Gender Differences in Drunk Driving Behavior
California State University, Fullerton
Gender differences in drunk driving behavior were assessed using a questionnaire, which was posted on the Web. Women and men did not significantly differ in alcohol intake. However, women were less likely to adopt drunk driving behavior than men. Women’s drunk driving behaviors were found to be affected by social control and moral inhibition while men were not. These findings suggested that men and women tend to use different moral reasoning in justifying their drunk driving behavior.
Gender Differences in Drunk Driving Behavior
Based on the information from National Highway Traffic Safety Administration, total number of traffic fatalities in 1999 was 41,611. Alcohol related fatalities alone accounted for 15,786 (38%) of these deaths. The number was not far different from the previous year, from 41,471 total traffic fatalities, 15,935 (39%) were alcohol related fatalities. Furthermore, the rate of men (12,174 in 1999 and 12,124 in 1998) involved in alcohol related traffic accident was about 3 times higher than that of women (3,609 in 1999 and 3,804 in1998) in both years. This gender differences appear to be slightly higher than in 1983 and 1994 in which on those two years men’s rate was only twice that of women’s (25% vs. 40% in 1983 and 15% vs. 28% in 1994). Hence it is important to understand the underlying differences that could explain why men tend to drunk and drive than women.
According to theory of moral reasoning by Gilligan (1977,1982), there are gender differences between men and women in their moral reasoning in which men tend to be more justice-oriented and women tend to be more care-oriented. “Justice oriented morality is concerned with perceived equality and oppression of individuals, while care oriented morality is concerned with responsibility of care, need and abandonment of individuals” (Marelich, p.397). Previous studies of gender differences in drunk driving (Marelich, Berger, & McKenna, 2000) based their studies on this theory. The studies were conducted in three different years. In 1983 and 1986, they used 40 items on credibility of sanctions, perception of risks and costs associated with drunk driving, knowledge of laws pertaining to drinking and driving, and self-reported drinking behavior and violations in the past year. In 1994, 20 items addressing social influences on driving after drinking were added to their questionnaire. The results of their study indicated that women tend to show a greater concern than men in legal sanctions while men tend to be more knowledgeable in law regulating drunk driving behavior than women. Women also show a greater effect of social influences and were more likely to show a stronger internalized control than men.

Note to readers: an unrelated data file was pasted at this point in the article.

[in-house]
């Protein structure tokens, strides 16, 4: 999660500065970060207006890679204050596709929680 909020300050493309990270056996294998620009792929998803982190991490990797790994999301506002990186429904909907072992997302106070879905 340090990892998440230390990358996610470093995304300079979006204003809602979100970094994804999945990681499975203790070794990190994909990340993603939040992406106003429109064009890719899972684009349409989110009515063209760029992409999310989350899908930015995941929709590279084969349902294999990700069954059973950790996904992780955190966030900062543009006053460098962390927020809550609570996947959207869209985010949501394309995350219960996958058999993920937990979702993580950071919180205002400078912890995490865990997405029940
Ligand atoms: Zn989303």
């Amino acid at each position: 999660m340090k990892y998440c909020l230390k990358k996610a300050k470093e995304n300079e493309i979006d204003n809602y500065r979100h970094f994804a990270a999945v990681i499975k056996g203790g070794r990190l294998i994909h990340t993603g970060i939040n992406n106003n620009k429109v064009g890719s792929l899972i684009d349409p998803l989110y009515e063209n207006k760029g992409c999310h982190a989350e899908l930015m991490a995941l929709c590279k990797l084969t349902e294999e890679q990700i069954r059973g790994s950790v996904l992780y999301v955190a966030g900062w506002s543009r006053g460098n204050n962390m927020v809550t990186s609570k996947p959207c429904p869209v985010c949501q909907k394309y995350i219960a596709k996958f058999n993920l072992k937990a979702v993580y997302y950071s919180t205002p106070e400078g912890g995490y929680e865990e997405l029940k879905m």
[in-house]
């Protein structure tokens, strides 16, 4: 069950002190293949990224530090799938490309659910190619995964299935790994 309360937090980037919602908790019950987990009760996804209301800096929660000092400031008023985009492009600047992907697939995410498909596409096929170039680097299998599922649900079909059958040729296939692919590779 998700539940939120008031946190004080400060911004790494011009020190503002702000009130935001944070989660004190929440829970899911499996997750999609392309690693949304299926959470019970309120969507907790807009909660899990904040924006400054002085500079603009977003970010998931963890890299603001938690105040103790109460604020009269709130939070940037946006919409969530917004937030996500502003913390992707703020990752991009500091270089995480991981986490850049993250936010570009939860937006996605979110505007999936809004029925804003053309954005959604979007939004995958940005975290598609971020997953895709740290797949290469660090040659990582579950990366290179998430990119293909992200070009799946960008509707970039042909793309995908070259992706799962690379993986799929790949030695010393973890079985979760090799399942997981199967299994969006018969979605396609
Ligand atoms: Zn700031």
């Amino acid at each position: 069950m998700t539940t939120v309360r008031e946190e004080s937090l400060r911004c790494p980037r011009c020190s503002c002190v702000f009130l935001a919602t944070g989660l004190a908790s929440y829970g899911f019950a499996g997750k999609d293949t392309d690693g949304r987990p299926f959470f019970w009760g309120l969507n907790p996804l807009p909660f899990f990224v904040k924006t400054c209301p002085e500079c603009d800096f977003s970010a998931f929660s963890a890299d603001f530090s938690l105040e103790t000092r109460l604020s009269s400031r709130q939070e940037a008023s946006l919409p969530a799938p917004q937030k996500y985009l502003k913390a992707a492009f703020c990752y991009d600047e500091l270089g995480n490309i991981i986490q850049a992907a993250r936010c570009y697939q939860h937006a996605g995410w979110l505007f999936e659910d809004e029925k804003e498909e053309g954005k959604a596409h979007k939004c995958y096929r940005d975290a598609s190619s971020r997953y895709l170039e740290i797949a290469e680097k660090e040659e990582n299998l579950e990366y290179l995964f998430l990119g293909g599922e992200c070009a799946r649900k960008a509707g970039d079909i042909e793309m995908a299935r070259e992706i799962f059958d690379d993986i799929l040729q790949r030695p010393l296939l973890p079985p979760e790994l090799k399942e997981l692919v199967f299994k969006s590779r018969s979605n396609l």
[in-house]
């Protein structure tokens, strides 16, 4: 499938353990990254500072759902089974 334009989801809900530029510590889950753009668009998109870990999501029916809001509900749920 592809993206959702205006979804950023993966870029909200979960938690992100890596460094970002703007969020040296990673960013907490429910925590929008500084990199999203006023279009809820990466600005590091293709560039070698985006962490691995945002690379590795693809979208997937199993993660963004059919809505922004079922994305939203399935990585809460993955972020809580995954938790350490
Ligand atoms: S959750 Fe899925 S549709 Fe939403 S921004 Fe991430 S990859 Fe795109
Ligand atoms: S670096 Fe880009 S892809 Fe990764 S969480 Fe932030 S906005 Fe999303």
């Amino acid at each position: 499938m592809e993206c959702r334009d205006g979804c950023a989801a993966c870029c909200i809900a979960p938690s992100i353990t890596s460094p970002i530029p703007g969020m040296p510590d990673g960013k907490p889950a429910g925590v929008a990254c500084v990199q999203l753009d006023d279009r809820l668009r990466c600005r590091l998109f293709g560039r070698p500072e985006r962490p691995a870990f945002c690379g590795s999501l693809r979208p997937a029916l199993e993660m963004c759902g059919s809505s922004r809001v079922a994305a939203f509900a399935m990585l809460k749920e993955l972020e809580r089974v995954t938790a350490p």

The current study was designed to replicate Marelich, et al (2000) to examine gender differences in drunk driving behavior. Based on previous results, it was expected that women would show less drunk driving behavior than men. Furthermore it was also expected that women’s drunk driving behavior would be affected by social control and internalized inhibition whereas men’s would be affected by the law.
Participants were asked to complete a questionnaire regarding alcohol and driving as honestly as possible. If they found the questions in the study too disturbing to read, they were suggested to participate to another study.
There were a total of 31 questions, which took about 5 minutes to complete. Of 31 questions, 26 were drinking and driving related questions and 5 questions were demographic. Some of the questions required short answer response and some were rated on 4-5 point likert scales. The exact materials can be viewed at URL http://psych.fullerton.edu/mbirnbaum/psych466/ep/alcohol.htm
Questionnaire was posted on the web. Each participant was free to work at his or her own pace.
Participants were Internet users from around the world. There were total of 165 (62 were men and 103 were women) participants in this study. Students from lower division psychology courses were also recruited (103; 38 were men and 65 were women) from the subject pool at CSUF.